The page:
The aim of this research was to determine the association between legalizing medical marijuana and workplace fatalities.
Repeated cross-sectional data on workplace fatalities at the state-year level were analyzed using a multivariate Poisson regression.
To date, 29 states and the District of Columbia have legalized the use of marijuana for medicinal purposes. Although there is increasing concern that legalizing medical marijuana will make workplaces more dangerous, little is known about the relationship between medical marijuana laws (MMLs) and workplace fatalities.
All 50 states and the District of Columbia for the period 1992-2015.
Workplace fatalities by state and year were obtained from the Bureau of Labor Statistics. Regression models were adjusted for state demographics, the unemployment rate, state fixed effects, and year fixed effects.
Legalizing medical marijuana was associated with a 19.5% reduction in the expected number of workplace fatalities among workers aged 25-44 (incident rate ratio [IRR], 0.805; 95% CI, .662-.979). The association between legalizing medical marijuana and workplace fatalities among workers aged 16-24, although negative, was not statistically significant at conventional levels. The association between legalizing medical marijuana and workplace fatalities among workers aged 25-44 grew stronger over time. Five years after coming into effect, MMLs were associated with a 33.7% reduction in the expected number of workplace fatalities (IRR, 0.663; 95% CI, .482-.912). MMLs that listed pain as a qualifying condition or allowed collective cultivation were associated with larger reductions in fatalities among workers aged 25-44 than those that did not.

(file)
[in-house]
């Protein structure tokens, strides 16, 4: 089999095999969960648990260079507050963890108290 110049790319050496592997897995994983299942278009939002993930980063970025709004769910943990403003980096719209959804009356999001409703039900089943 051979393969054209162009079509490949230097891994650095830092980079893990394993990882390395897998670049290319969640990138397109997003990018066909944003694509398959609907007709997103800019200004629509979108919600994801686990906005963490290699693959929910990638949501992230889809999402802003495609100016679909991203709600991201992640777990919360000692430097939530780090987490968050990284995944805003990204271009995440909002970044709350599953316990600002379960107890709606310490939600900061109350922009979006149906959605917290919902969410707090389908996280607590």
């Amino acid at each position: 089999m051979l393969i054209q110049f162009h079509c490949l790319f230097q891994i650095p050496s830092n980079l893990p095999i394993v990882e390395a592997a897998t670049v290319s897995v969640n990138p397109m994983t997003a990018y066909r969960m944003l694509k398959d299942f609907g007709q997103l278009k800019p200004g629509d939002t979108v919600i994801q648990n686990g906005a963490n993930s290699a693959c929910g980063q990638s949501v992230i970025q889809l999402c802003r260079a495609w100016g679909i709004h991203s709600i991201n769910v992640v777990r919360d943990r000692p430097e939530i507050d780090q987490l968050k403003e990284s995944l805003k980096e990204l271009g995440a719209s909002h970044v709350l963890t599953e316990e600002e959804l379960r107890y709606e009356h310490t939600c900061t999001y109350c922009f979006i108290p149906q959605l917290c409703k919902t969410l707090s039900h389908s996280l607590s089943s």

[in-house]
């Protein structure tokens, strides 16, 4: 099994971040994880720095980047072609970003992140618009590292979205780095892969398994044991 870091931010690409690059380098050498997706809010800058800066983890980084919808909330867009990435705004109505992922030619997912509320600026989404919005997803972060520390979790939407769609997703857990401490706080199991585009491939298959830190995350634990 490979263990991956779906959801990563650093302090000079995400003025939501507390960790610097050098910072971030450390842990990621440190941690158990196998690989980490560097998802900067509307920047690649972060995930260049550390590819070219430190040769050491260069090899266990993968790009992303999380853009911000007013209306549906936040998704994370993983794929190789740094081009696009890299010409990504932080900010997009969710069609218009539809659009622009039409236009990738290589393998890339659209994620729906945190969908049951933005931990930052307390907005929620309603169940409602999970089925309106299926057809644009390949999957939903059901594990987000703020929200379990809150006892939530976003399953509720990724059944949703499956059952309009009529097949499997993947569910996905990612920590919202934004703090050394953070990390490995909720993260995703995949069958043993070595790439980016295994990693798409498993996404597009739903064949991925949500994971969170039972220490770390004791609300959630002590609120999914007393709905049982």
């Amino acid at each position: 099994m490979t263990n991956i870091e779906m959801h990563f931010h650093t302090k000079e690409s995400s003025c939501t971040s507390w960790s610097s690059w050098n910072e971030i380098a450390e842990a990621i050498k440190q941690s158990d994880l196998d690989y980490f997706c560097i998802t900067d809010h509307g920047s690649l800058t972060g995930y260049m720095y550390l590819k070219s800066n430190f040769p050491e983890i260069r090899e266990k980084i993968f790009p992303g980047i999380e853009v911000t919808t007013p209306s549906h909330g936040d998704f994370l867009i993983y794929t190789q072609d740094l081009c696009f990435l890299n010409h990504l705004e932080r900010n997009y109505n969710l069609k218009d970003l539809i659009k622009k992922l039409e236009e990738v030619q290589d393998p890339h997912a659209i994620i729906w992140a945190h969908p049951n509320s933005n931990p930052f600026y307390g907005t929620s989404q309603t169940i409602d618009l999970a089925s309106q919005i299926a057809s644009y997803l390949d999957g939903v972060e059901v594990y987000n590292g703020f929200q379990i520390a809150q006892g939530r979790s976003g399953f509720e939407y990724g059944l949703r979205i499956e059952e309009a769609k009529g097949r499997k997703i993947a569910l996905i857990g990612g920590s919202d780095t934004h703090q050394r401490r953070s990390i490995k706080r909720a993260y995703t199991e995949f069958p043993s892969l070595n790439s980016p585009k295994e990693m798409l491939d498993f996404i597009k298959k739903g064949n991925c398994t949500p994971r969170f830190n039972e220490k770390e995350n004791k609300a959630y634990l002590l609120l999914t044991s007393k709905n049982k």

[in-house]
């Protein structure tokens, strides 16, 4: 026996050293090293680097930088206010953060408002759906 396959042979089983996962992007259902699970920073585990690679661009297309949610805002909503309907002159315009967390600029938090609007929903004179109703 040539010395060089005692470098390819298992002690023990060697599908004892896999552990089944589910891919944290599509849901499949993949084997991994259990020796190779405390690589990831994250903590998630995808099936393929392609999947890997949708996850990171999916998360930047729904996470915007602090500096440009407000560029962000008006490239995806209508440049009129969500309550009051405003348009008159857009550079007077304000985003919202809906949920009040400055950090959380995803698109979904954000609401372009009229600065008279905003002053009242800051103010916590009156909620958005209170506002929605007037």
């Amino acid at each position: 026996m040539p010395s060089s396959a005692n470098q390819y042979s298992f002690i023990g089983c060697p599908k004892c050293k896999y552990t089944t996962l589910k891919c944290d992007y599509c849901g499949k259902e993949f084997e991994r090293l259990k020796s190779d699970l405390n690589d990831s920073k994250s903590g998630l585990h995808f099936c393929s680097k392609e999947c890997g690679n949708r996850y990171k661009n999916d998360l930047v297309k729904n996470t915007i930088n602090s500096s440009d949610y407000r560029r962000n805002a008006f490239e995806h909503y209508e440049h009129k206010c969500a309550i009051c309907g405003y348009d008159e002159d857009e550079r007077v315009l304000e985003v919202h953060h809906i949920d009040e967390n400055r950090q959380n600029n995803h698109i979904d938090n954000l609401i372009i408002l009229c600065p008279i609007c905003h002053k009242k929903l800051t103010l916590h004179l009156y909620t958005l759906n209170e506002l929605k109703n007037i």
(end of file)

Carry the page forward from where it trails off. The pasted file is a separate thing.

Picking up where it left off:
The results provide evidence that legalizing medical marijuana improved workplace safety for workers aged 25-44. Further investigation is required to determine whether this result is attributable to reductions in the consumption of alcohol and other substances that impair cognitive function, memory, and motor skills.